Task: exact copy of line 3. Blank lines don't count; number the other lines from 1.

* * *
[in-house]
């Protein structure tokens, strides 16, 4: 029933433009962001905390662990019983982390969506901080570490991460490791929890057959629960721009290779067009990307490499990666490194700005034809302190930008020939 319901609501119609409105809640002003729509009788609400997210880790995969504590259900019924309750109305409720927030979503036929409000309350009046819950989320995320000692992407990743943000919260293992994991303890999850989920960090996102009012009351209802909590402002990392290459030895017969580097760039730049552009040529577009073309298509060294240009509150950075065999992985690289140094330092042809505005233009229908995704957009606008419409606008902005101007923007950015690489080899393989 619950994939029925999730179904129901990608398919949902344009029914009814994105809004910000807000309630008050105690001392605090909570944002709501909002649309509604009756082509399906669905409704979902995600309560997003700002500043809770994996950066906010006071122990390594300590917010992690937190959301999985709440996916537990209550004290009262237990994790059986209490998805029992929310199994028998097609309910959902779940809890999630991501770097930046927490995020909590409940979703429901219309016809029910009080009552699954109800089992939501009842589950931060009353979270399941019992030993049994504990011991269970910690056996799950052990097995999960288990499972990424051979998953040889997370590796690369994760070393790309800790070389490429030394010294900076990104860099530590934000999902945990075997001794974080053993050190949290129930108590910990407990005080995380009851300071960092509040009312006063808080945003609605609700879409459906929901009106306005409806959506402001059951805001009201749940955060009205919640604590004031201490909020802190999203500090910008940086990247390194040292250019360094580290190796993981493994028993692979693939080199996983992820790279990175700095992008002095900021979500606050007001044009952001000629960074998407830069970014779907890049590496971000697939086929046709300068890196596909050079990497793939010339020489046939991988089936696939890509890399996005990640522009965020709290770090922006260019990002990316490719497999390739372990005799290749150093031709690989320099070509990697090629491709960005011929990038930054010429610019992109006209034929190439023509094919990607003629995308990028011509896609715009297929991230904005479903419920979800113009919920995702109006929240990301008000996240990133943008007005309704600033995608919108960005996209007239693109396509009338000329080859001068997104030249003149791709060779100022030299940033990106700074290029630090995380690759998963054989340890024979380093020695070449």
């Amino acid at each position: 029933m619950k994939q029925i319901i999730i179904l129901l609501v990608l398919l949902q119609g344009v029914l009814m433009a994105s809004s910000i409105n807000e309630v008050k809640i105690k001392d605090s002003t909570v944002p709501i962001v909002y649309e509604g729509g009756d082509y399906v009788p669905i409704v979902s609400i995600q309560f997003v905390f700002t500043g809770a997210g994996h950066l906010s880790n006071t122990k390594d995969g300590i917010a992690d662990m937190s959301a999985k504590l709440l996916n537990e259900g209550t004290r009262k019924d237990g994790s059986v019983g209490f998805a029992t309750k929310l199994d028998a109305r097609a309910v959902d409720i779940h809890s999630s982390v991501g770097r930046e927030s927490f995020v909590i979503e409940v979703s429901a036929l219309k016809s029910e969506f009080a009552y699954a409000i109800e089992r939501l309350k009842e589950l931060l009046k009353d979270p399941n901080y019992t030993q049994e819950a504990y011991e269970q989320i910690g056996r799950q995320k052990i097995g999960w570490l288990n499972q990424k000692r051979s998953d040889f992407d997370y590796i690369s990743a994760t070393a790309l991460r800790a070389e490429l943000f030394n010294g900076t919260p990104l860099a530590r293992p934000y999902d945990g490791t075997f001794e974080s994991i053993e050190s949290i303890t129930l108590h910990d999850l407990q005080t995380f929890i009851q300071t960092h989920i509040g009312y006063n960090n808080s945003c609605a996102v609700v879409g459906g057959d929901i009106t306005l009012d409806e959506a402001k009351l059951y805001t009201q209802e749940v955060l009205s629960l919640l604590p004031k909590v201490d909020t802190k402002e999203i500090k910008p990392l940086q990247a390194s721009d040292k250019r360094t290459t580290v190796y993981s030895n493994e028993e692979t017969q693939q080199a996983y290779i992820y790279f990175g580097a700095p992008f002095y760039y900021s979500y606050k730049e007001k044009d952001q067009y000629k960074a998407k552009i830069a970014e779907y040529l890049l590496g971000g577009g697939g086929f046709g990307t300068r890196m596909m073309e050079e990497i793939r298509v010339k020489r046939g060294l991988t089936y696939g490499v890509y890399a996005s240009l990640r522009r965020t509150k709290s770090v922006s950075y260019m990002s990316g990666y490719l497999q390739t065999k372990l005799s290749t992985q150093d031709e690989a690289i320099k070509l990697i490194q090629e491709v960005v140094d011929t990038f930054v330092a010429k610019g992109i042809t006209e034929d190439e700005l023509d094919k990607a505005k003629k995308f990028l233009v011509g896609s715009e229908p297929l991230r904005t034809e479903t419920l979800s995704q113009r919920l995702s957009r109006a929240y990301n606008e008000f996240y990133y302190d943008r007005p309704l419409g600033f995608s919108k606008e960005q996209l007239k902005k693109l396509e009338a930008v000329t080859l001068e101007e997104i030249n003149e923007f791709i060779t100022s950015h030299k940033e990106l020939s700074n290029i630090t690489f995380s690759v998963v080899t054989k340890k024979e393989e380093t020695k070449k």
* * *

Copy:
């Amino acid at each position: 029933m619950k994939q029925i319901i999730i179904l129901l609501v990608l398919l949902q119609g344009v029914l009814m433009a994105s809004s910000i409105n807000e309630v008050k809640i105690k001392d605090s002003t909570v944002p709501i962001v909002y649309e509604g729509g009756d082509y399906v009788p669905i409704v979902s609400i995600q309560f997003v905390f700002t500043g809770a997210g994996h950066l906010s880790n006071t122990k390594d995969g300590i917010a992690d662990m937190s959301a999985k504590l709440l996916n537990e259900g209550t004290r009262k019924d237990g994790s059986v019983g209490f998805a029992t309750k929310l199994d028998a109305r097609a309910v959902d409720i779940h809890s999630s982390v991501g770097r930046e927030s927490f995020v909590i979503e409940v979703s429901a036929l219309k016809s029910e969506f009080a009552y699954a409000i109800e089992r939501l309350k009842e589950l931060l009046k009353d979270p399941n901080y019992t030993q049994e819950a504990y011991e269970q989320i910690g056996r799950q995320k052990i097995g999960w570490l288990n499972q990424k000692r051979s998953d040889f992407d997370y590796i690369s990743a994760t070393a790309l991460r800790a070389e490429l943000f030394n010294g900076t919260p990104l860099a530590r293992p934000y999902d945990g490791t075997f001794e974080s994991i053993e050190s949290i303890t129930l108590h910990d999850l407990q005080t995380f929890i009851q300071t960092h989920i509040g009312y006063n960090n808080s945003c609605a996102v609700v879409g459906g057959d929901i009106t306005l009012d409806e959506a402001k009351l059951y805001t009201q209802e749940v955060l009205s629960l919640l604590p004031k909590v201490d909020t802190k402002e999203i500090k910008p990392l940086q990247a390194s721009d040292k250019r360094t290459t580290v190796y993981s030895n493994e028993e692979t017969q693939q080199a996983y290779i992820y790279f990175g580097a700095p992008f002095y760039y900021s979500y606050k730049e007001k044009d952001q067009y000629k960074a998407k552009i830069a970014e779907y040529l890049l590496g971000g577009g697939g086929f046709g990307t300068r890196m596909m073309e050079e990497i793939r298509v010339k020489r046939g060294l991988t089936y696939g490499v890509y890399a996005s240009l990640r522009r965020t509150k709290s770090v922006s950075y260019m990002s990316g990666y490719l497999q390739t065999k372990l005799s290749t992985q150093d031709e690989a690289i320099k070509l990697i490194q090629e491709v960005v140094d011929t990038f930054v330092a010429k610019g992109i042809t006209e034929d190439e700005l023509d094919k990607a505005k003629k995308f990028l233009v011509g896609s715009e229908p297929l991230r904005t034809e479903t419920l979800s995704q113009r919920l995702s957009r109006a929240y990301n606008e008000f996240y990133y302190d943008r007005p309704l419409g600033f995608s919108k606008e960005q996209l007239k902005k693109l396509e009338a930008v000329t080859l001068e101007e997104i030249n003149e923007f791709i060779t100022s950015h030299k940033e990106l020939s700074n290029i630090t690489f995380s690759v998963v080899t054989k340890k024979e393989e380093t020695k070449k």